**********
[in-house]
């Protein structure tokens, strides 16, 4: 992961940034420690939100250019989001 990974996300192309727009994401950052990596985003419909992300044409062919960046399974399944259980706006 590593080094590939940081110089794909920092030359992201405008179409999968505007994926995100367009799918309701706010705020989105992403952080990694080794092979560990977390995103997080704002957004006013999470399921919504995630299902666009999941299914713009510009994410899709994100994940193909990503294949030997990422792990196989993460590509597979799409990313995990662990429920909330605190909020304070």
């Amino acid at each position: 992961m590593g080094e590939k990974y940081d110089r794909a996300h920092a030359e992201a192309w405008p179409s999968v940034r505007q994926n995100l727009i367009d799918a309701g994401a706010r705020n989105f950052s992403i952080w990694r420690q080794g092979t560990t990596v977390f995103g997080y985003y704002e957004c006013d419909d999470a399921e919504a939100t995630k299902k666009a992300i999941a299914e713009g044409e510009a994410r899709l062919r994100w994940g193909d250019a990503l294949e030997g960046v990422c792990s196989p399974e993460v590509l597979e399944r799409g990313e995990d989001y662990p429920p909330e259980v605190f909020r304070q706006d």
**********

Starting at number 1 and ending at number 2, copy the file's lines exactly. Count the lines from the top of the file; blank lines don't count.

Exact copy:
[in-house]
């Protein structure tokens, strides 16, 4: 992961940034420690939100250019989001 990974996300192309727009994401950052990596985003419909992300044409062919960046399974399944259980706006 590593080094590939940081110089794909920092030359992201405008179409999968505007994926995100367009799918309701706010705020989105992403952080990694080794092979560990977390995103997080704002957004006013999470399921919504995630299902666009999941299914713009510009994410899709994100994940193909990503294949030997990422792990196989993460590509597979799409990313995990662990429920909330605190909020304070």